Yes, we all know how it goes. I’m starting to crave some solitude, myself. 

 I just couldn’t believe that we’d lost. Sure, the polls were bad, but the extent of the defeat was, well, totally unexpected. 
Humiliating, even. 
Look, I’m not sure this is the best song to take to a desert island, Chris. It’ll hardly lift your spirits, or ours, and only reinforces the fact that you’re stuck on your lonesome. Maybe we should skip this and move on to your final choice?
But I just can’t convince myself…. that I wasn’t in some small way to blame. And losing my dream job of PM after only nine months in office, well…. I couldn’t live with no one else. 
You see…. in this theatre that I call my soul… politics that is…. I always play the starring role.
Very eloquent; like a line from a song, almost. 
It‘s my destiny to lead. Now, for the next three years in opposition…. I can only play that part, and sit and nurse my broken heart. 
If someone had told me yesterday how this interview would turn out I’d have called in sick.

Come on, Chris. Just for the next 30 minutes can you put a brave face on it. 
Act as if you just don't care and look as if you're going somewhere. I know it’s hard when you’re a member of the Labour Party but just for me and our audience, make an effort, eh.
You’re right. I apologise. I can fix this. 
Though, since losing, it feels like… no one’s knocked upon my door,  for a thousand years or more. You’re the exception. 
Well, that’s the media for you. Today…. you’re all made up, nowhere to go…except here. Welcome to this one-man show

 Right, just one more song. Let’s finish on a high note, Chris. Please... for everyone’s sake. 
This one’s a huge Kiwi favourite of mine and a song that’s become very special to me over the past 6 months. 
Don’t tell me, I know the one. “Six months in a leaky boat”? 
A fantastic song but, no. 
My choice is “Don’t Dream It's Over” by Crowded House. 
 These days I often find myself singing it just before a caucus meeting or parliamentary question time. 
Hey now, hey now, don’t dream it’s over….” 
Sorry, it makes me quite emotional. 
Oh God, not again. 

Why’s that, Chris? Can you see…. a battle ahead…or… a hole in the roof
I guess it perfectly embodies my future vision for Aotearoa-New Zealand. 
There is freedom within…the strict central control of socialist government, unless you express an opinion we disagree with. 
And there is freedom without…democracy and equal rights for all, but only if you belong to the right ethnicity.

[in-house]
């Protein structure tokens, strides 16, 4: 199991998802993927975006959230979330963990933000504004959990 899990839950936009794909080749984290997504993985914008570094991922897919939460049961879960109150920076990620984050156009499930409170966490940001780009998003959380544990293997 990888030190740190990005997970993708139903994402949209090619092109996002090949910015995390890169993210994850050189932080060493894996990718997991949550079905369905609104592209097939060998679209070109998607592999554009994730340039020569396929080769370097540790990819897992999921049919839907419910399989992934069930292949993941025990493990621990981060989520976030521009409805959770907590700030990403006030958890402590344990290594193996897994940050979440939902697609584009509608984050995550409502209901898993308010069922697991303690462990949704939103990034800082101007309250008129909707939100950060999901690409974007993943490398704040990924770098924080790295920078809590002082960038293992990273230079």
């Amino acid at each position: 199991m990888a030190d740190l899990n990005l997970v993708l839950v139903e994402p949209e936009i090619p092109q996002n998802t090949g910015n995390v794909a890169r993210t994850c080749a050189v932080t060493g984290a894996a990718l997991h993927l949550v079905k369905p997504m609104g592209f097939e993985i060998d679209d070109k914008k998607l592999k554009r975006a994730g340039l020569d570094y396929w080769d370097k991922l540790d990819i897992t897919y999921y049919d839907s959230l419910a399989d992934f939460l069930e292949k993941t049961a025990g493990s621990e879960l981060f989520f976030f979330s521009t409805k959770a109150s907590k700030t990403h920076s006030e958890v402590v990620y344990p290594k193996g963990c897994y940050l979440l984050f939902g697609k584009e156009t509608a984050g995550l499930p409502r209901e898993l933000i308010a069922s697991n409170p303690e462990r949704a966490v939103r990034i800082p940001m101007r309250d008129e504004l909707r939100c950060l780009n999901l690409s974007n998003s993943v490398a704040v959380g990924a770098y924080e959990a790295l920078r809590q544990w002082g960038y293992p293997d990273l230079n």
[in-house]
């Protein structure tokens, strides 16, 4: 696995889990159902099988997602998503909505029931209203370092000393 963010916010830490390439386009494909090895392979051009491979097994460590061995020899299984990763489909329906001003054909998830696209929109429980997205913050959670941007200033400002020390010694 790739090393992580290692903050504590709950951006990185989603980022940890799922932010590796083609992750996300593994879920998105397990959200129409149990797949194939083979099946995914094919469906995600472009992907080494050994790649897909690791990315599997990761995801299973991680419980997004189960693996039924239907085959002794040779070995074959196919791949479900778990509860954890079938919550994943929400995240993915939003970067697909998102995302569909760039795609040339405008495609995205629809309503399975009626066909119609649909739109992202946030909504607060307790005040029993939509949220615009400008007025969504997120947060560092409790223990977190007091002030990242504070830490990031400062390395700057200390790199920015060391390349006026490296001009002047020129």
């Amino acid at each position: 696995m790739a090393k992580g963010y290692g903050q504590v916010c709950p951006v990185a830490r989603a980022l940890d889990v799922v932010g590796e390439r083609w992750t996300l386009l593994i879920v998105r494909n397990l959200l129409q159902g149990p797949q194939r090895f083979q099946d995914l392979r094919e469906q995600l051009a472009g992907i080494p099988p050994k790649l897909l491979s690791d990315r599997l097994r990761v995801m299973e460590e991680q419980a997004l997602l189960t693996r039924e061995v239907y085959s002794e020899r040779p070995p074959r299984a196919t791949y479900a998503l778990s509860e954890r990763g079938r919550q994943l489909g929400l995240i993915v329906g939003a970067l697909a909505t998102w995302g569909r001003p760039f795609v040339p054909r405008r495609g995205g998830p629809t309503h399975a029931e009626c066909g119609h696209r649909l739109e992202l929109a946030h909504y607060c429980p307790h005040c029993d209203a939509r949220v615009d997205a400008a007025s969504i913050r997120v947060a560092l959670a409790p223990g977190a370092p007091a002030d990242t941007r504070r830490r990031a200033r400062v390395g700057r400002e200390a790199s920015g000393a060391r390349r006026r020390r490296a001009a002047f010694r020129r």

I just want people to realise that there is a better way and that they’ll… never see the end of the road while they’re travelling with me
Is that because you’ve put all the road tax into cycleways and haven’t built the road, or that there are so many road cones they’ll just give up and go home? 

 I won’t let this current government fool the great Kiwi public into… getting to know the feeling of liberation and release… that swept the country after Labour’s election defeat. 
I won’t let them…. build a wall between us. Although, I’m fully in favour of walling up any future ultra-right, white-supremacist parliamentary protestors. 
That’s the fighting spirit. Delusional certainly, but determined all the same. 
I’m walking again to the beat of a drum and I’m counting the steps to the door of… the PM’s office. 
Come next election, the “far” Right… you know they won’t win
Hey now, hey, now. Don’t let them win

 To all those expat Kiwi special voters living here in 2026 - Vote Labour, vote Hipkins! 
Thank you, you’ve been a great audience. 

 Well, that’s the strangest show that I’ve presented in my tenure on Desert Island Discs. 
A little lesson there for our research team to ensure prospective guests are fully vetted before issuing off-the-cuff invitations. Even if they are ex-PM’s! 

 It just remains for me to thank Chris Hipkins for taking us, whether we wanted to go or not, on his highly personal, self-obsessed, emotional journey to his fictional desert island. 
 And if you want to be certain not to be marooned with Chris in real life, in the event his plane goes down, I believe he’s flying from Heathrow tomorrow morning, about 10.35 on Emirates to Dubai. 

Derek Mackie is a former geologist with a keen interest in current affairs and a penchant for satire.

1 comment:

Anonymous said...

Hipkins: a very dangerous, unscrupulous - and incompetent - politician